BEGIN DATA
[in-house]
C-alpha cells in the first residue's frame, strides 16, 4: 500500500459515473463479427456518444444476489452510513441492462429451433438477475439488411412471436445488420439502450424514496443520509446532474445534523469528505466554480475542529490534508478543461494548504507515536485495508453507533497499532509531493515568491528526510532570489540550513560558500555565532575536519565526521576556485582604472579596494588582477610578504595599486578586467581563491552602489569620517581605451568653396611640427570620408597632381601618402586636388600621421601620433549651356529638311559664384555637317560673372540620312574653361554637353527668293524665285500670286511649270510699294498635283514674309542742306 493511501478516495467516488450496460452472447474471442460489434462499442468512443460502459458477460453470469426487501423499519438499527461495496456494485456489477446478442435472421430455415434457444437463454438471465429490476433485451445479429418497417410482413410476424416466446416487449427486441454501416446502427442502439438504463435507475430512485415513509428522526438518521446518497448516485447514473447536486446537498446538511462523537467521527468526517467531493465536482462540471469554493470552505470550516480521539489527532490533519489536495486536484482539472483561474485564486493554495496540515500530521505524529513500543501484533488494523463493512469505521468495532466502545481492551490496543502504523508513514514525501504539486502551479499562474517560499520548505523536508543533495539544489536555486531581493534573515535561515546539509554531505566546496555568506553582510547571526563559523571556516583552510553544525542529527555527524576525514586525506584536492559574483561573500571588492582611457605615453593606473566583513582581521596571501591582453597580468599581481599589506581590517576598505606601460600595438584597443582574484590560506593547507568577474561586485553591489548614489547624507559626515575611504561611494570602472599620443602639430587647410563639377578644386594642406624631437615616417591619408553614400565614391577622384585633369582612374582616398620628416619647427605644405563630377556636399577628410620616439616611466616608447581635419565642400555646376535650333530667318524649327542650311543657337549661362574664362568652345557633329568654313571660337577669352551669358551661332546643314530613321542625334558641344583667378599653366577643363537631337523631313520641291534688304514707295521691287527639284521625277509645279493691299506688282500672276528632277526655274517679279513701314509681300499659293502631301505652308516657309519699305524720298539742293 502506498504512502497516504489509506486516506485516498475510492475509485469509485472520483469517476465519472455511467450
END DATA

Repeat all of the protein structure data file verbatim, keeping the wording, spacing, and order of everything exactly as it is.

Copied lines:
[in-house]
C-alpha cells in the first residue's frame, strides 16, 4: 500500500459515473463479427456518444444476489452510513441492462429451433438477475439488411412471436445488420439502450424514496443520509446532474445534523469528505466554480475542529490534508478543461494548504507515536485495508453507533497499532509531493515568491528526510532570489540550513560558500555565532575536519565526521576556485582604472579596494588582477610578504595599486578586467581563491552602489569620517581605451568653396611640427570620408597632381601618402586636388600621421601620433549651356529638311559664384555637317560673372540620312574653361554637353527668293524665285500670286511649270510699294498635283514674309542742306 493511501478516495467516488450496460452472447474471442460489434462499442468512443460502459458477460453470469426487501423499519438499527461495496456494485456489477446478442435472421430455415434457444437463454438471465429490476433485451445479429418497417410482413410476424416466446416487449427486441454501416446502427442502439438504463435507475430512485415513509428522526438518521446518497448516485447514473447536486446537498446538511462523537467521527468526517467531493465536482462540471469554493470552505470550516480521539489527532490533519489536495486536484482539472483561474485564486493554495496540515500530521505524529513500543501484533488494523463493512469505521468495532466502545481492551490496543502504523508513514514525501504539486502551479499562474517560499520548505523536508543533495539544489536555486531581493534573515535561515546539509554531505566546496555568506553582510547571526563559523571556516583552510553544525542529527555527524576525514586525506584536492559574483561573500571588492582611457605615453593606473566583513582581521596571501591582453597580468599581481599589506581590517576598505606601460600595438584597443582574484590560506593547507568577474561586485553591489548614489547624507559626515575611504561611494570602472599620443602639430587647410563639377578644386594642406624631437615616417591619408553614400565614391577622384585633369582612374582616398620628416619647427605644405563630377556636399577628410620616439616611466616608447581635419565642400555646376535650333530667318524649327542650311543657337549661362574664362568652345557633329568654313571660337577669352551669358551661332546643314530613321542625334558641344583667378599653366577643363537631337523631313520641291534688304514707295521691287527639284521625277509645279493691299506688282500672276528632277526655274517679279513701314509681300499659293502631301505652308516657309519699305524720298539742293 502506498504512502497516504489509506486516506485516498475510492475509485469509485472520483469517476465519472455511467450